‘Back on board’ message called for
Advocacy group Campaign for Better Transport is calling for Government messaging to get people back onboard buses.
On the first anniversary (15 March) of the Government’s national bus strategy, Bus Back Better, Campaign for Better Transport is warning that reduced passenger numbers could lead to big service cuts without a national government-led campaign to get people back on board.
Silviya Barrett, Head of Policy at Campaign for Better Transport, said: “Bus Back Better was commendably ambitious, recognising the importance of buses to improving social equality, boosting economic activity and protecting the environment. But unless passenger numbers recover, those ambitions could end up withering on the vine. That’s why we’re calling on the Government to run a national campaign to encourage people back on board and give buses a bright future.”
As required by Bus Back Better, all 79 local transport authorities in England submitted Bus Service Improvement Plans (BSIPs) which outlined how they intend to transform local bus services and included measures like providing better passenger information, introducing bus priority schemes, improving the frequency of services and providing cheaper fares. Out of the £3 billion promised by the strategy, the Government has allocated £1.15 billion for these improvements, but how the funding will be shared between local authorities is not yet known and some are likely to miss out entirely, despite all being asked to produce plans.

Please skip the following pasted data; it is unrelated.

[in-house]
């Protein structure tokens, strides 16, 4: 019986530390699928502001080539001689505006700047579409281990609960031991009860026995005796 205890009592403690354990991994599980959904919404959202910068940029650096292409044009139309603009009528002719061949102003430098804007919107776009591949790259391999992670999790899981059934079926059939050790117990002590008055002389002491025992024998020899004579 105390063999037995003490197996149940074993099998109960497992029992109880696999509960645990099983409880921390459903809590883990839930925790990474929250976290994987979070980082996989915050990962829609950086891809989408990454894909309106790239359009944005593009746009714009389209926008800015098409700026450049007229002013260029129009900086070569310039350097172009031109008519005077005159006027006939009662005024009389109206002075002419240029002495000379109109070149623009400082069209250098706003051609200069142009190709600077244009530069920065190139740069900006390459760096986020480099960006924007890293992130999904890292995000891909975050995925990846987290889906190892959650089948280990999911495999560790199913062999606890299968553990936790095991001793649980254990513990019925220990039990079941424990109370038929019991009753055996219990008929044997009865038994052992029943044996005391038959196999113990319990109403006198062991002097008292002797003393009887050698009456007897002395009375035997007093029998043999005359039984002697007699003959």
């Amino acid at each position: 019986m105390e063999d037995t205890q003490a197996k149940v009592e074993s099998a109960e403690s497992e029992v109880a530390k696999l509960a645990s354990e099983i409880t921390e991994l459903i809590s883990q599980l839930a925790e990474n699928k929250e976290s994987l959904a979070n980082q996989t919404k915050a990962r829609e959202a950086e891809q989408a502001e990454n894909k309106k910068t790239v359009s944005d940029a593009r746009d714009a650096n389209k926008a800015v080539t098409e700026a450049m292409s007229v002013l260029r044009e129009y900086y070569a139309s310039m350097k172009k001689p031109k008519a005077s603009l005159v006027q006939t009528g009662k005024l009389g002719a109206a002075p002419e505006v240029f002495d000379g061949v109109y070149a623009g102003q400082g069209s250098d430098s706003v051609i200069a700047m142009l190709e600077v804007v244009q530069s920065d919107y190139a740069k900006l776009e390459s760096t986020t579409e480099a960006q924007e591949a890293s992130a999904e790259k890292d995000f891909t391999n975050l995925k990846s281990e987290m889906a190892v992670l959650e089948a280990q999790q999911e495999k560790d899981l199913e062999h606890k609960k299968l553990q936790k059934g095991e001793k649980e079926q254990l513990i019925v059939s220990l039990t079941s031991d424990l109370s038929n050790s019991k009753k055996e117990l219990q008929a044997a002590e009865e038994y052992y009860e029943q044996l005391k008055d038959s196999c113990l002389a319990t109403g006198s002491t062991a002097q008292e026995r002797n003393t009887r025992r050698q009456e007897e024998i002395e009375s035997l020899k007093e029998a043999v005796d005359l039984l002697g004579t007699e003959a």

Campaign for Better Transport is warning that unless the Government steps in with a campaign to attract passengers back to public transport, the £1.15 billion to improve local buses could instead end up being used to prop up existing services that are no longer commercially viable.
“Local authorities that do not receive BSIP funding at this stage should be given additional, dedicated funding and support…” – Silviya Barrett, Head of Policy at Campaign for Better Transport
Ms Barrett continued: “Every community deserves good bus services. To avoid widening the gap between the haves and have-nots when it comes to bus provision, it is vital that smaller authorities, whose proposals may not be top of the pack, are not penalised. Local authorities that do not receive BSIP funding at this stage should be given additional, dedicated funding and support to overcome barriers they may face to improving their bus services to ensure no community is left behind.”